Sometimes You Just Can’t Win

The killing of Osama bin Laden has resulted in celebration by many in the United States and around the world.  The attacks of 9/11, planned by bin Laden, killed thousands of people and changed life as we knew it in much of the world.  Planning such attacks and carrying them out was despicable.  I can understand why so many people have rejoiced at the revenge that was exacted by the U.S. Government.  Myself, I find it hard to rejoice at the killing of anyone.  I would like to think that there was an immediate threat during this action, which resulted in bin Laden being killed.

My beliefs suggest that everyone must answer for their actions at some point, whether it is during this life or after.  It doesn’t bother me that some people “escape justice” because I know that no one truly escapes justice.  The killing of bin Laden, if it was for revenge, may make some people feel good in the short-term.  But a more important consideration is whether this makes things better in the long-term.

The U.S. reportedly buried bin Laden at sea, in order to comply with the Islamic tradition of a speedy burial.  I read a news report today that Muslim clerics have denounced the burial at sea because it “runs contrary to the principles of Islamic laws, religious values and humanitarian customs.”  Their assertion is that burial at sea is only permitted if the person dies at sea, which means they would have been satisfied only if bin Laden had been buried on land with his head pointing toward Mecca.  Even if this custom had been followed, there would have been something that wasn’t done right and the clerics would have denounce the U.S. anyway.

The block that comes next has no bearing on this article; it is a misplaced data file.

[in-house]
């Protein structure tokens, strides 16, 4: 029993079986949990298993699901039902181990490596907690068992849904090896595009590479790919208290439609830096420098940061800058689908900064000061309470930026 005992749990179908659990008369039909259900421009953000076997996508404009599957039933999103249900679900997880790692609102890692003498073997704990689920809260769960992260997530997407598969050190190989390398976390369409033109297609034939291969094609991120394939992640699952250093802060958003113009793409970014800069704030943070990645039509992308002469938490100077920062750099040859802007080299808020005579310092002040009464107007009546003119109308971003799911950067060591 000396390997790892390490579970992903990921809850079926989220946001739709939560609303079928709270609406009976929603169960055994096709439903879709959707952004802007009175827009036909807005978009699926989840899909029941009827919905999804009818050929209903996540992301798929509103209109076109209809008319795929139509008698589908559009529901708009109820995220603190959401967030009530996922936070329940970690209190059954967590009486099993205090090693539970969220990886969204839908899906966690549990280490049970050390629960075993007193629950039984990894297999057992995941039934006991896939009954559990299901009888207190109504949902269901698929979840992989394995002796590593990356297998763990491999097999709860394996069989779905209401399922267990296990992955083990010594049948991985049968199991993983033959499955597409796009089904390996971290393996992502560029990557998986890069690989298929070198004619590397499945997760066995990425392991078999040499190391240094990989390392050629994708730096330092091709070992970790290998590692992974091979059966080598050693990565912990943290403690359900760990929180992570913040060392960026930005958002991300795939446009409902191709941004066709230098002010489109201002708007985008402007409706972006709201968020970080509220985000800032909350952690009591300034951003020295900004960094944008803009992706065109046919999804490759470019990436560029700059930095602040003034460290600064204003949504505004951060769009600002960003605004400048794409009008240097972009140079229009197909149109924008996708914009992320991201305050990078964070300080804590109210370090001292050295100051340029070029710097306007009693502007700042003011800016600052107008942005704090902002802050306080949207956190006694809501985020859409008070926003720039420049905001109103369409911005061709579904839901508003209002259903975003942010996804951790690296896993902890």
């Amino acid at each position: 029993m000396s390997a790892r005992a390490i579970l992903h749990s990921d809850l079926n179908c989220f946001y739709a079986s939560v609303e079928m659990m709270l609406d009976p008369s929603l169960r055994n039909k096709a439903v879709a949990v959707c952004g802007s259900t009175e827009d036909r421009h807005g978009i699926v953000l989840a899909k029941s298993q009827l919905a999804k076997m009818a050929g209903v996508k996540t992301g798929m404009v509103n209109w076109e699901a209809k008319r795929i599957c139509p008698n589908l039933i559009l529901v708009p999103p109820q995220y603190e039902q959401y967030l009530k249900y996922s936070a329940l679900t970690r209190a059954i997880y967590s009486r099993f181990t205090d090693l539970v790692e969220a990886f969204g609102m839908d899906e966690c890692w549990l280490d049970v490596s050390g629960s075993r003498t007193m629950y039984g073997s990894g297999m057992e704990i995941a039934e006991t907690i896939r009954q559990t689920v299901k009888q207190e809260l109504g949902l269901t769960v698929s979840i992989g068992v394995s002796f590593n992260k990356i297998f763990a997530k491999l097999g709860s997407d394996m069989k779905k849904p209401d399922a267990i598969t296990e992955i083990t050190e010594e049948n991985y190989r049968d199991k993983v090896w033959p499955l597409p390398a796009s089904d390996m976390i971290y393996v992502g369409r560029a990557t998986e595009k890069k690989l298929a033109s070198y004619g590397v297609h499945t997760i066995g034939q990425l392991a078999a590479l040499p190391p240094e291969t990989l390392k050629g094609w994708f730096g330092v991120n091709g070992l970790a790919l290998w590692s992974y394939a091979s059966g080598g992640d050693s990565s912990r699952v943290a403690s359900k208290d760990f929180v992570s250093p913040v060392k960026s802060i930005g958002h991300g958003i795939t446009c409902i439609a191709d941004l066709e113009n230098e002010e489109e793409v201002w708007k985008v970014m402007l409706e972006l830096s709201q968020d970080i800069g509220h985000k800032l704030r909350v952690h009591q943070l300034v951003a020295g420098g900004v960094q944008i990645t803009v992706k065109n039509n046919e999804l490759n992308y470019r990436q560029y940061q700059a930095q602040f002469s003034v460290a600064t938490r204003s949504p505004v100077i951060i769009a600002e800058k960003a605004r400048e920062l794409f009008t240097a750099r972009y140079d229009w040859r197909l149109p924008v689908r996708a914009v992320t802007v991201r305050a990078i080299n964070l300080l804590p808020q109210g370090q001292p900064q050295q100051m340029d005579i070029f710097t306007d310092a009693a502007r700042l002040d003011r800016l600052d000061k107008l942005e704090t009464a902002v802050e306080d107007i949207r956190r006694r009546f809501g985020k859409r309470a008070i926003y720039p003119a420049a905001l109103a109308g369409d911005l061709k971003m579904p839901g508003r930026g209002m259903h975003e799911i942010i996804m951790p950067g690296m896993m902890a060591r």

The heart of the problem is that it is impossible to get everyone to agree on something all the time.  Those in the Middle East are never going to completely agree with those in the West.  The elected members of our government in the United States can hardly agree on anything.  It is a wonder anything gets accomplished.

Locally, I read a newspaper article yesterday that described a typical evening shift with the local sheriff’s department.  There are frequently no more than 3 or 4 deputies on duty to cover an area the size of the state of Rhode Island.  I know what was written in the article was fact because I retired from doing the very same job.  But in the comments posted on the Internet in response to the article, several people suggested this was just a ploy by the new sheriff to improve the funding for his department.  One poster even suggested that the sheriff’s department would have more resources if they stopped going after medical marijuana dispensaries.

Some people will certainly feel good for a short time with Osama bin Laden gone.  I would not be surprised if this incident ultimately creates more problems than it solves.

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